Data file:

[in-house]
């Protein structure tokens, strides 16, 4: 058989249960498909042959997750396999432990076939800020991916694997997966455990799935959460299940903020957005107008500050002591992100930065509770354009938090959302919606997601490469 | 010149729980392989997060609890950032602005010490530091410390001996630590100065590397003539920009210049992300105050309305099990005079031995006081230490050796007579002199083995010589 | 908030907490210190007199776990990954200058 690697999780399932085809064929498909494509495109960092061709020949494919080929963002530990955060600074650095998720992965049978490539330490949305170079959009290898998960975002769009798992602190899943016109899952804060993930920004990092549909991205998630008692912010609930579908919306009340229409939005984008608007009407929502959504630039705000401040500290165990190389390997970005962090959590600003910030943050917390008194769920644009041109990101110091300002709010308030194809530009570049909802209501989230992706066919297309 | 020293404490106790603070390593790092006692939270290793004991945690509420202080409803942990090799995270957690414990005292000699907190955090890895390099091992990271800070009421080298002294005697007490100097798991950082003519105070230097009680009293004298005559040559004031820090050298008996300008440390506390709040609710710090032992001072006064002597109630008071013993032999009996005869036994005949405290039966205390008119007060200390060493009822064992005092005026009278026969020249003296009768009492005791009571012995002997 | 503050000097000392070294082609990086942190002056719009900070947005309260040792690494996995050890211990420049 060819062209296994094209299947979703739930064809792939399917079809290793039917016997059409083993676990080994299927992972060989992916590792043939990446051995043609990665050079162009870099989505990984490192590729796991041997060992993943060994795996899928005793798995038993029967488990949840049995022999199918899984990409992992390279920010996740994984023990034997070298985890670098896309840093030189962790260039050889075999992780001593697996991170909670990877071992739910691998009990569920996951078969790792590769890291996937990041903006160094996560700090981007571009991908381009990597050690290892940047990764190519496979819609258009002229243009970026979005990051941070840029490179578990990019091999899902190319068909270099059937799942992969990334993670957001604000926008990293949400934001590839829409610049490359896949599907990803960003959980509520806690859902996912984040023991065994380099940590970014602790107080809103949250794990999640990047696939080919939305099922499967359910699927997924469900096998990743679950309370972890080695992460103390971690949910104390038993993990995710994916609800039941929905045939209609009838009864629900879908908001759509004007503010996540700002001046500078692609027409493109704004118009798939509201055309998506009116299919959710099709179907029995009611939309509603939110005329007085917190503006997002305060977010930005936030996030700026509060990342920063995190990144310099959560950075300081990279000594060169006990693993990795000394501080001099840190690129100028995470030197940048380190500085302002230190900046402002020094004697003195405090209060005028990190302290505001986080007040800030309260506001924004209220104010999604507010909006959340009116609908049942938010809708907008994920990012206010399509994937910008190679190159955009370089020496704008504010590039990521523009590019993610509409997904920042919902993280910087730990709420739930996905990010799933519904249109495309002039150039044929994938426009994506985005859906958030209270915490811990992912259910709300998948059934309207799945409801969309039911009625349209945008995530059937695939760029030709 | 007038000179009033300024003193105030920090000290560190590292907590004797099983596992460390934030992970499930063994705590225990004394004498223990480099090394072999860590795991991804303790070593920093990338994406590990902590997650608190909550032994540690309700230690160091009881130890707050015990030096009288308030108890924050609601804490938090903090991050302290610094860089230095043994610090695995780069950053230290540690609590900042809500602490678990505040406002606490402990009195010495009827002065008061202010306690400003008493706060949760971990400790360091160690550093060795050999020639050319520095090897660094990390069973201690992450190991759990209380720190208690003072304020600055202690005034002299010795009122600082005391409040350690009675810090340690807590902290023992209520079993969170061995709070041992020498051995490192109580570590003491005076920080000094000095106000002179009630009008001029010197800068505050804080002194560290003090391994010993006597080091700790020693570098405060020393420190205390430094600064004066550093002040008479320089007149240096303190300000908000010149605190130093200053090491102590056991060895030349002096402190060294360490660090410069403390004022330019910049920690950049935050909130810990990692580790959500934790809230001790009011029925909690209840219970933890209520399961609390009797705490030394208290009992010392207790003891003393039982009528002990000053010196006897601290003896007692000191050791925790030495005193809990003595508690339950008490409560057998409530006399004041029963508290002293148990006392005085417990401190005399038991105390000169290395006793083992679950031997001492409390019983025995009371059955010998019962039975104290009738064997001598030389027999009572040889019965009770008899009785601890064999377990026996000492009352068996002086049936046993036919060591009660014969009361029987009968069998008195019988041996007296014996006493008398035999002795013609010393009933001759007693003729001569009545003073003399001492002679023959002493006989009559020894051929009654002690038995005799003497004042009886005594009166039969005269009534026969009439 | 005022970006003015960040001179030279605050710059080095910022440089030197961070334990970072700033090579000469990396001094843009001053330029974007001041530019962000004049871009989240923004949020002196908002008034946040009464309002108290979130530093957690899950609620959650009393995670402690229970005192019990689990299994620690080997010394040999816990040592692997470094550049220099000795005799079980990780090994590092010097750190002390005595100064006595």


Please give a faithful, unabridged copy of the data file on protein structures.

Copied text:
[in-house]
């Protein structure tokens, strides 16, 4: 058989249960498909042959997750396999432990076939800020991916694997997966455990799935959460299940903020957005107008500050002591992100930065509770354009938090959302919606997601490469 | 010149729980392989997060609890950032602005010490530091410390001996630590100065590397003539920009210049992300105050309305099990005079031995006081230490050796007579002199083995010589 | 908030907490210190007199776990990954200058 690697999780399932085809064929498909494509495109960092061709020949494919080929963002530990955060600074650095998720992965049978490539330490949305170079959009290898998960975002769009798992602190899943016109899952804060993930920004990092549909991205998630008692912010609930579908919306009340229409939005984008608007009407929502959504630039705000401040500290165990190389390997970005962090959590600003910030943050917390008194769920644009041109990101110091300002709010308030194809530009570049909802209501989230992706066919297309 | 020293404490106790603070390593790092006692939270290793004991945690509420202080409803942990090799995270957690414990005292000699907190955090890895390099091992990271800070009421080298002294005697007490100097798991950082003519105070230097009680009293004298005559040559004031820090050298008996300008440390506390709040609710710090032992001072006064002597109630008071013993032999009996005869036994005949405290039966205390008119007060200390060493009822064992005092005026009278026969020249003296009768009492005791009571012995002997 | 503050000097000392070294082609990086942190002056719009900070947005309260040792690494996995050890211990420049 060819062209296994094209299947979703739930064809792939399917079809290793039917016997059409083993676990080994299927992972060989992916590792043939990446051995043609990665050079162009870099989505990984490192590729796991041997060992993943060994795996899928005793798995038993029967488990949840049995022999199918899984990409992992390279920010996740994984023990034997070298985890670098896309840093030189962790260039050889075999992780001593697996991170909670990877071992739910691998009990569920996951078969790792590769890291996937990041903006160094996560700090981007571009991908381009990597050690290892940047990764190519496979819609258009002229243009970026979005990051941070840029490179578990990019091999899902190319068909270099059937799942992969990334993670957001604000926008990293949400934001590839829409610049490359896949599907990803960003959980509520806690859902996912984040023991065994380099940590970014602790107080809103949250794990999640990047696939080919939305099922499967359910699927997924469900096998990743679950309370972890080695992460103390971690949910104390038993993990995710994916609800039941929905045939209609009838009864629900879908908001759509004007503010996540700002001046500078692609027409493109704004118009798939509201055309998506009116299919959710099709179907029995009611939309509603939110005329007085917190503006997002305060977010930005936030996030700026509060990342920063995190990144310099959560950075300081990279000594060169006990693993990795000394501080001099840190690129100028995470030197940048380190500085302002230190900046402002020094004697003195405090209060005028990190302290505001986080007040800030309260506001924004209220104010999604507010909006959340009116609908049942938010809708907008994920990012206010399509994937910008190679190159955009370089020496704008504010590039990521523009590019993610509409997904920042919902993280910087730990709420739930996905990010799933519904249109495309002039150039044929994938426009994506985005859906958030209270915490811990992912259910709300998948059934309207799945409801969309039911009625349209945008995530059937695939760029030709 | 007038000179009033300024003193105030920090000290560190590292907590004797099983596992460390934030992970499930063994705590225990004394004498223990480099090394072999860590795991991804303790070593920093990338994406590990902590997650608190909550032994540690309700230690160091009881130890707050015990030096009288308030108890924050609601804490938090903090991050302290610094860089230095043994610090695995780069950053230290540690609590900042809500602490678990505040406002606490402990009195010495009827002065008061202010306690400003008493706060949760971990400790360091160690550093060795050999020639050319520095090897660094990390069973201690992450190991759990209380720190208690003072304020600055202690005034002299010795009122600082005391409040350690009675810090340690807590902290023992209520079993969170061995709070041992020498051995490192109580570590003491005076920080000094000095106000002179009630009008001029010197800068505050804080002194560290003090391994010993006597080091700790020693570098405060020393420190205390430094600064004066550093002040008479320089007149240096303190300000908000010149605190130093200053090491102590056991060895030349002096402190060294360490660090410069403390004022330019910049920690950049935050909130810990990692580790959500934790809230001790009011029925909690209840219970933890209520399961609390009797705490030394208290009992010392207790003891003393039982009528002990000053010196006897601290003896007692000191050791925790030495005193809990003595508690339950008490409560057998409530006399004041029963508290002293148990006392005085417990401190005399038991105390000169290395006793083992679950031997001492409390019983025995009371059955010998019962039975104290009738064997001598030389027999009572040889019965009770008899009785601890064999377990026996000492009352068996002086049936046993036919060591009660014969009361029987009968069998008195019988041996007296014996006493008398035999002795013609010393009933001759007693003729001569009545003073003399001492002679023959002493006989009559020894051929009654002690038995005799003497004042009886005594009166039969005269009534026969009439 | 005022970006003015960040001179030279605050710059080095910022440089030197961070334990970072700033090579000469990396001094843009001053330029974007001041530019962000004049871009989240923004949020002196908002008034946040009464309002108290979130530093957690899950609620959650009393995670402690229970005192019990689990299994620690080997010394040999816990040592692997470094550049220099000795005799079980990780090994590092010097750190002390005595100064006595």